message 12: by [deleted user] (last edited Aug 25, 2016 11:56AM) (new)

When I first saw this group, the very first book I thought of was She's Come Undone. I read it with a book group in San Francisco and everyone was oohing and ahhing and I was groaning. I applaud anyone, really, who finishes writing a novel, it's hard, but this book was so painfully bad. So shallow, gimmicky, and not even a good fun gimmick! I loathed this book from start to finish. I really tried to think, too, why I hated it so much, it was such a wholistic feeling of loathing - it annoyed me, above all, because it takes the easy way out. The writing is weak, the character is undeveloped and unengaging, and the events have no meaning.

message 13: by Xysea (last edited Aug 25, 2016 11:56AM) (new)

Xysea  (xysea) Well, Laura, we'll just have to agree to disagree on this matter. I appreciate the forcefulness with which you state your opinion, but I feel my reasons for liking it are sound and I don't feel the need to defend them further.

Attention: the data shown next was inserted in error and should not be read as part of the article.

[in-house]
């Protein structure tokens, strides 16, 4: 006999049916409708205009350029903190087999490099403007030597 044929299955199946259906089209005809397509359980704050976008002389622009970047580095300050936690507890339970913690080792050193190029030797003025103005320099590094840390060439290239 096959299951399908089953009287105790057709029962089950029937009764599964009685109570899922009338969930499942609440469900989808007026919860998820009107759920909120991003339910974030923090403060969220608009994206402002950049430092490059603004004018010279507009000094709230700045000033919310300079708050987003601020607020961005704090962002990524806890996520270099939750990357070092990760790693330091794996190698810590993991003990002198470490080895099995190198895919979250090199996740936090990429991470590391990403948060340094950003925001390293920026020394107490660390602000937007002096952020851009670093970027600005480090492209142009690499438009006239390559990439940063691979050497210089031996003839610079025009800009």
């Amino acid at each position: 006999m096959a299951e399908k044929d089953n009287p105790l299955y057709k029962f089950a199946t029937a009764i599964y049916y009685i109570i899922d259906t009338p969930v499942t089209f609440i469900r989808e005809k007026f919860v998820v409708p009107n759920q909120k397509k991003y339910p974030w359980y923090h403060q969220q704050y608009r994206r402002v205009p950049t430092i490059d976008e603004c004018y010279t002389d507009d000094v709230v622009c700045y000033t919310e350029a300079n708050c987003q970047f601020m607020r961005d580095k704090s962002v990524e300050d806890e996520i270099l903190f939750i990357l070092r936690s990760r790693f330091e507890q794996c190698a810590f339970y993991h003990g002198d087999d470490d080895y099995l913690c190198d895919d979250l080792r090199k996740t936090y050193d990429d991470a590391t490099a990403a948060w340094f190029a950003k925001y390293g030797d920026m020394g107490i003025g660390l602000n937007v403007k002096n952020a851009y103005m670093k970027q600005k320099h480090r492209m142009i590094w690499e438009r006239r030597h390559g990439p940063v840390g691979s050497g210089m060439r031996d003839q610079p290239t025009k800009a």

Thanks for commenting on my comment.

message 14: by Laura (last edited Aug 25, 2016 11:57AM) (new)

Laura (laurahogan) Actually, I wasn't asking you to defend your reasons for liking the book -- I think I made that reasonably clear when I said, "If you liked a book, there's certainly no arguing with that." The main thrust of my post was not to take issue not with your opinion of the book, but with your statement that a book must be good if people have strong reactions to it, which I think is just dead wrong.

message 15: by Summer Rae (last edited Aug 25, 2016 11:57AM) (new)

Summer Rae Garcia | 45 comments I read this book years and years ago and it still makes me angry when I see it, hear about it or people argue about it. It was just plain awful. I have never read a female character that I identified with less. I was so disgusted by her killing the fish. That is the part that I always think of. I was appalled by the way so many women could identify with this miserable woman. Bless your hearts.

message 16: by John (new)

John | 8 comments It was grim ... very much so (although well written), but I found the optimistic ending made the read worthwhile.

message 17: by Sybil (new)

Sybil | 1 comments I am so glad to see I am not the only one who hates this book! The entire thing was depressing and just... ick. It was torture getting through it, which I only did because I thought there MUST be something good in it, eventually. Too bad my hopes never came to fruition. Ugh. I can't believe that anyone identified with this character, either! What a scary thought!

message 18: by David (last edited Mar 03, 2008 12:24AM) (new)